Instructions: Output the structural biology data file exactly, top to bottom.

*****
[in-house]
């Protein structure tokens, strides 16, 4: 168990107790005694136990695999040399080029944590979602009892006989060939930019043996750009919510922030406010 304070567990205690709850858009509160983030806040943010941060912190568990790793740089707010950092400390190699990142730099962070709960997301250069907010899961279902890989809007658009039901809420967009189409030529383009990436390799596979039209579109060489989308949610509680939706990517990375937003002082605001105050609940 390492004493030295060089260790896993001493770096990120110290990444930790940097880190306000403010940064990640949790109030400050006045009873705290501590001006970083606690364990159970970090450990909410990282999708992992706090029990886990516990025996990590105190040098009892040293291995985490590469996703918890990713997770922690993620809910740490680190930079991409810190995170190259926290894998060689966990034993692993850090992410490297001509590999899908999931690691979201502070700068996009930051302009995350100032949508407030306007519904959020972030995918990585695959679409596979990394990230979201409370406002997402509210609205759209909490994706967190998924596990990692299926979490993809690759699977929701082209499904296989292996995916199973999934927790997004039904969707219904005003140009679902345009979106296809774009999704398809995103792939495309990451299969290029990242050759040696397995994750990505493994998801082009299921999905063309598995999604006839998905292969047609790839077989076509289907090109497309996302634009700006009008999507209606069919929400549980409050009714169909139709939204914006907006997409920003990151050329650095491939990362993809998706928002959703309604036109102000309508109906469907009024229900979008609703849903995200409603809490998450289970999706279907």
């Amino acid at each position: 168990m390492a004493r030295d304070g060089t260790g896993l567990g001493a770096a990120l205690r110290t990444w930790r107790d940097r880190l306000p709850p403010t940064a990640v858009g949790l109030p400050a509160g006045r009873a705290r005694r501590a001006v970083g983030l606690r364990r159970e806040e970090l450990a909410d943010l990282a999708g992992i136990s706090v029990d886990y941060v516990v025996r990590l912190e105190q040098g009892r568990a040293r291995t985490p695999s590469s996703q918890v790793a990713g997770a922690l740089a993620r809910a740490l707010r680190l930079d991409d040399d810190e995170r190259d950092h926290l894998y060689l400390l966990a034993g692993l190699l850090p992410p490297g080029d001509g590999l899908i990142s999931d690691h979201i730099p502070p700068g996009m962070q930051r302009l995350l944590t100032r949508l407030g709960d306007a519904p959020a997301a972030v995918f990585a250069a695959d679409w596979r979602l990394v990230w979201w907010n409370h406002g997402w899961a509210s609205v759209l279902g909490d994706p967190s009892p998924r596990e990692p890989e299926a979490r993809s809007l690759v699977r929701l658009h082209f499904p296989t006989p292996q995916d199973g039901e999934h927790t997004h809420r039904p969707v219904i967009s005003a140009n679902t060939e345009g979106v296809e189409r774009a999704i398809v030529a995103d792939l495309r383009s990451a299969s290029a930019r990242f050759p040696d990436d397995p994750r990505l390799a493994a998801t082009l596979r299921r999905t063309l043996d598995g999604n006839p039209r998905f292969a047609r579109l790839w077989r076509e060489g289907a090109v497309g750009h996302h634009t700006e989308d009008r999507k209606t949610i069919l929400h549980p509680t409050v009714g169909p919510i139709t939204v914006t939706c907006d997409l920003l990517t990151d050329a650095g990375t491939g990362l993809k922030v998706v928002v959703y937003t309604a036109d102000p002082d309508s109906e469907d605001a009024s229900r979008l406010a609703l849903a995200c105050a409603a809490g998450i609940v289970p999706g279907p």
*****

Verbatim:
[in-house]
């Protein structure tokens, strides 16, 4: 168990107790005694136990695999040399080029944590979602009892006989060939930019043996750009919510922030406010 304070567990205690709850858009509160983030806040943010941060912190568990790793740089707010950092400390190699990142730099962070709960997301250069907010899961279902890989809007658009039901809420967009189409030529383009990436390799596979039209579109060489989308949610509680939706990517990375937003002082605001105050609940 390492004493030295060089260790896993001493770096990120110290990444930790940097880190306000403010940064990640949790109030400050006045009873705290501590001006970083606690364990159970970090450990909410990282999708992992706090029990886990516990025996990590105190040098009892040293291995985490590469996703918890990713997770922690993620809910740490680190930079991409810190995170190259926290894998060689966990034993692993850090992410490297001509590999899908999931690691979201502070700068996009930051302009995350100032949508407030306007519904959020972030995918990585695959679409596979990394990230979201409370406002997402509210609205759209909490994706967190998924596990990692299926979490993809690759699977929701082209499904296989292996995916199973999934927790997004039904969707219904005003140009679902345009979106296809774009999704398809995103792939495309990451299969290029990242050759040696397995994750990505493994998801082009299921999905063309598995999604006839998905292969047609790839077989076509289907090109497309996302634009700006009008999507209606069919929400549980409050009714169909139709939204914006907006997409920003990151050329650095491939990362993809998706928002959703309604036109102000309508109906469907009024229900979008609703849903995200409603809490998450289970999706279907």
């Amino acid at each position: 168990m390492a004493r030295d304070g060089t260790g896993l567990g001493a770096a990120l205690r110290t990444w930790r107790d940097r880190l306000p709850p403010t940064a990640v858009g949790l109030p400050a509160g006045r009873a705290r005694r501590a001006v970083g983030l606690r364990r159970e806040e970090l450990a909410d943010l990282a999708g992992i136990s706090v029990d886990y941060v516990v025996r990590l912190e105190q040098g009892r568990a040293r291995t985490p695999s590469s996703q918890v790793a990713g997770a922690l740089a993620r809910a740490l707010r680190l930079d991409d040399d810190e995170r190259d950092h926290l894998y060689l400390l966990a034993g692993l190699l850090p992410p490297g080029d001509g590999l899908i990142s999931d690691h979201i730099p502070p700068g996009m962070q930051r302009l995350l944590t100032r949508l407030g709960d306007a519904p959020a997301a972030v995918f990585a250069a695959d679409w596979r979602l990394v990230w979201w907010n409370h406002g997402w899961a509210s609205v759209l279902g909490d994706p967190s009892p998924r596990e990692p890989e299926a979490r993809s809007l690759v699977r929701l658009h082209f499904p296989t006989p292996q995916d199973g039901e999934h927790t997004h809420r039904p969707v219904i967009s005003a140009n679902t060939e345009g979106v296809e189409r774009a999704i398809v030529a995103d792939l495309r383009s990451a299969s290029a930019r990242f050759p040696d990436d397995p994750r990505l390799a493994a998801t082009l596979r299921r999905t063309l043996d598995g999604n006839p039209r998905f292969a047609r579109l790839w077989r076509e060489g289907a090109v497309g750009h996302h634009t700006e989308d009008r999507k209606t949610i069919l929400h549980p509680t409050v009714g169909p919510i139709t939204v914006t939706c907006d997409l920003l990517t990151d050329a650095g990375t491939g990362l993809k922030v998706v928002v959703y937003t309604a036109d102000p002082d309508s109906e469907d605001a009024s229900r979008l406010a609703l849903a995200c105050a409603a809490g998450i609940v289970p999706g279907p």